HOW TO BECOME TECH SAVVY SENIORS IN 10 DAYS

For older people in a digital world, it’s easy to become overwhelmed or feel intimidated by all the new technology around us. We are surrounded by an array of digital devices everywhere we look, whether its smartphones and the social media, tablets, banking machines, laptops there’s no avoiding it.

Technology is used in every facet of life because it can provide the speed, connectivity, and efficiency to make tasks easier. We all want things to be easier and faster and as an older adult, it’s important not to underestimate how technology can help you in your golden years.

This is the information age where questions can be answered in an instant, and when we take advantage of being informed and connected then we can gain the knowledge and know-how necessary to helping ourselves and improving our lives. Getting digital literacy training can give older adults the skills and confidence to access information and services online.

Indeed, getting some simple training in using computers, tablets, and smartphones can help seniors to stay connected with their families, friends, and communities.  This is especially important for seniors who wish to live independently and age at home.

If you want to learn the basics or just brush up on your digital know-how we can give you pointers on how to become a tech-savvy senior in no time.

Technology Basics

The definition of a computer is an electronic device that manipulates information or data and has the ability to store, retrieve, and process data. A computer comes in three basic forms, but we include smartphones as a fourth type of computer because of its personal computing capabilities

The Main Types Of Computer

It’s true that most of your lives were lived without the modern gadgets of today, and you did just fine thank you very much, but that doesn’t mean you can’t use technology.

Desktop

A desktop computer usually comes with separate components that make up the desktop whole. It comprises a screen called a monitor, a mouse, a keyboard, and the computer box itself (called a tower).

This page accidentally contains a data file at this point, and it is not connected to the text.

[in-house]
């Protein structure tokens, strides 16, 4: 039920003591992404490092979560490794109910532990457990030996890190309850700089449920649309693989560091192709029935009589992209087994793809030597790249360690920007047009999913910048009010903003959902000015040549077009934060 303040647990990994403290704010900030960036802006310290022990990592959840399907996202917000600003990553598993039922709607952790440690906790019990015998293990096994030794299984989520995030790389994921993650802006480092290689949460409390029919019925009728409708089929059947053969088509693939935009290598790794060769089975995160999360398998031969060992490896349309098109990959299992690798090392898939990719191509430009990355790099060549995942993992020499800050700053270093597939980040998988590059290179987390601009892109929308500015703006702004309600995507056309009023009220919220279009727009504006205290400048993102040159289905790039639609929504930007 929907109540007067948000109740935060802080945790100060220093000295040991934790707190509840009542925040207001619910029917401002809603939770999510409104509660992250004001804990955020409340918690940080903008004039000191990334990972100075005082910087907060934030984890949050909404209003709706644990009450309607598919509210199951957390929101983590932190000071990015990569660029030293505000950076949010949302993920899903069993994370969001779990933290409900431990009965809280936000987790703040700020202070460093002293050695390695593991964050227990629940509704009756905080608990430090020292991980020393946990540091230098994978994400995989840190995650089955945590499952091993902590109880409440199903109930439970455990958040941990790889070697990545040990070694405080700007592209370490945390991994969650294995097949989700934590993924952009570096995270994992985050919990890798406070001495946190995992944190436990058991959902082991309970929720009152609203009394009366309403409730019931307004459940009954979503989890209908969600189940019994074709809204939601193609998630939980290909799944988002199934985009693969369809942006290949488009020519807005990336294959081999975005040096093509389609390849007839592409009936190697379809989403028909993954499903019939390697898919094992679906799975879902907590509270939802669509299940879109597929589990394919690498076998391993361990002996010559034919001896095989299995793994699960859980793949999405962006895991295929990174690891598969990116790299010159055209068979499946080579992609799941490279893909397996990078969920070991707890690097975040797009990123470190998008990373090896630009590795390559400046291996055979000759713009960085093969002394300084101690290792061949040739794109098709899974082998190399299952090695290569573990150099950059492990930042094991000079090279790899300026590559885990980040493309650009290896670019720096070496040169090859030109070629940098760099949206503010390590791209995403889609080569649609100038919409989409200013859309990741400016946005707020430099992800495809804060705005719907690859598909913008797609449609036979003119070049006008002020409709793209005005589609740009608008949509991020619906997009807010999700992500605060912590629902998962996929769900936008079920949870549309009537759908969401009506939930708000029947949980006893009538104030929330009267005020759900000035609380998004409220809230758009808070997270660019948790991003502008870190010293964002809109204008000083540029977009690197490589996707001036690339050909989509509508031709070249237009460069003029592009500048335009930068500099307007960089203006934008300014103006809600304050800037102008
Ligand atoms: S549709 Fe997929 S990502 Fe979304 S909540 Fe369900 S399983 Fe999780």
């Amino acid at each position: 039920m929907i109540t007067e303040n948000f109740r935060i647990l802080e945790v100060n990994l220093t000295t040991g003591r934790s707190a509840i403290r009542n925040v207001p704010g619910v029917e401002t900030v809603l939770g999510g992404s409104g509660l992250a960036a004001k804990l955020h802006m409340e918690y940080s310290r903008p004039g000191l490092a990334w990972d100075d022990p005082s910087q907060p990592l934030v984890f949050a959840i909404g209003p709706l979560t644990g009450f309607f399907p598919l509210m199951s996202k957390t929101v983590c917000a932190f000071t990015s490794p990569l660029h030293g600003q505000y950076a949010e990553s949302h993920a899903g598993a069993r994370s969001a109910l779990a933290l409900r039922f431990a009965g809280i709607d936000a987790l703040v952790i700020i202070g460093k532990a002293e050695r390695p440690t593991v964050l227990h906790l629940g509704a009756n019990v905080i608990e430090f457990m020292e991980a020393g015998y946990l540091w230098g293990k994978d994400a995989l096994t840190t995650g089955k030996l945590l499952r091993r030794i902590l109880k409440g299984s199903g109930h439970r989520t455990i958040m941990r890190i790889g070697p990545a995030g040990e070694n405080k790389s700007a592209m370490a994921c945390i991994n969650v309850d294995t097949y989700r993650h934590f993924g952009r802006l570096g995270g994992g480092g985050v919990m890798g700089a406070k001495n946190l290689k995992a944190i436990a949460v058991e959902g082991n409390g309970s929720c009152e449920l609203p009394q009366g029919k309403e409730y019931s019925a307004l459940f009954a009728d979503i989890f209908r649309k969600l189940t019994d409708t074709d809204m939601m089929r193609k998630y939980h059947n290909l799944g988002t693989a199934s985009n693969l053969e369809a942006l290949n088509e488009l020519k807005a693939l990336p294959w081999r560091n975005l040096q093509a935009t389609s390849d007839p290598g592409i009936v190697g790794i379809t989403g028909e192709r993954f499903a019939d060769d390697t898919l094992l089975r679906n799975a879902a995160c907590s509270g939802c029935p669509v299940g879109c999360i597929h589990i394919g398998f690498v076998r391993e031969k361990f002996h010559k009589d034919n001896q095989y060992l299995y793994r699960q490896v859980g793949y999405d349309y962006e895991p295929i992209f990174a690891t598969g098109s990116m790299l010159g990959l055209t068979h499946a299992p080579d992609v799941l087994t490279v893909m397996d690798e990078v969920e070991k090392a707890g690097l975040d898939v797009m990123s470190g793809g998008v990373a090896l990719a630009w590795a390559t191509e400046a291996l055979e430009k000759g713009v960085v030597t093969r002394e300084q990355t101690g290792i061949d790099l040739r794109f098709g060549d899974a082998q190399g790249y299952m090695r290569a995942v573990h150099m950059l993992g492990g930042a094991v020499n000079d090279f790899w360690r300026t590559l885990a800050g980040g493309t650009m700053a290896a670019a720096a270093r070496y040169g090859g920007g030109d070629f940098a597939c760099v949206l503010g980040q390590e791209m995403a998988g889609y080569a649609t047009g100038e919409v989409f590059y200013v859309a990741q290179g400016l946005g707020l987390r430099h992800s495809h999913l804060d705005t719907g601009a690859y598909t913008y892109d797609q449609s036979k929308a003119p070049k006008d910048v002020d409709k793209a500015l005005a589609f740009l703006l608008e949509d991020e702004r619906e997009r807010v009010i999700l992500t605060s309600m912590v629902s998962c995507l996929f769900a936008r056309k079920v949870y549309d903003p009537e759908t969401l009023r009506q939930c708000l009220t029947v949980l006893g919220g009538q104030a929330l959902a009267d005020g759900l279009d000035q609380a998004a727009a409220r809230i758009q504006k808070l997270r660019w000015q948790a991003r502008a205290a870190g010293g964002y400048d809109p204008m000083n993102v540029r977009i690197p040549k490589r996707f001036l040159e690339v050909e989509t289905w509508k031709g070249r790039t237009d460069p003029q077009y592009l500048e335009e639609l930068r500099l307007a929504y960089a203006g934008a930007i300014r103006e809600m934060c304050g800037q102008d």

Many newer versions of desktop computers, known as “all-in-ones,” combine the monitor and computer box into a single unit with a separate keyboard. It relies on main power connection with a power cable. 

Tablet

A tablet computer is a lightweight, wireless, and portable personal computer with a touchscreen flat surface. The tablet is usually smaller than a notebook computer but larger than a smartphone.

Tablets can also serve as a camera (front and also rear in some) for photography and video capabilities.It also has a battery that can last a number of hours but is also a cable for charging directly into a power source.

Smartphone

A smartphone is a cellular phone device with the capabilities of a personal computer. Similar to a tablet, they use a touchscreen surface and have cameras for photography and video recording.

For most people, smartphones are used as portable personal computers since they are able to connect to the Internet, run software applications, and allow you to do most of the things on a personal computer.

Laptop

A laptop computer, also known as a notebook, is a single box that opens up like a clamshell, with the monitor on top and keyboard and mouse below.

Laptops are convenient in that they are portable and in addition to a power cable it also uses battery power, which can last for a number of hours.

Here Are The Useful Things You Can Do Using A Computer:

  • Browse the Internet
  • Use email
  • Manage your finances
  • Play games
  • Download and watch movies
  • Listen to music
  • Stay in touch with friends and family (via social media software such as Facebook or voice calls and video chats via software like Skype)
  • Sharing photo albums
  • Shopping online
  • Edit your own video and photos
  • Write letters

Learning How To Use A Computer

Now that we’ve established why computers are important in today’s world, and you understand what the main types of computer are, it’s time to get savvy with the wonderful ways you can use them. 

Whether you want to learn how to use email, browse the Internet, do video calls with your grandkids, purchase gifts or other items online, or share and view photos with friends and family, it’s easier than you think.

If you have a family member (grandkids are naturals!) or friend to show you some basics, that’s great. If not, then there are several choices out there. Where do you start? Good news, there are lots of places for seniors to go and get computer literate.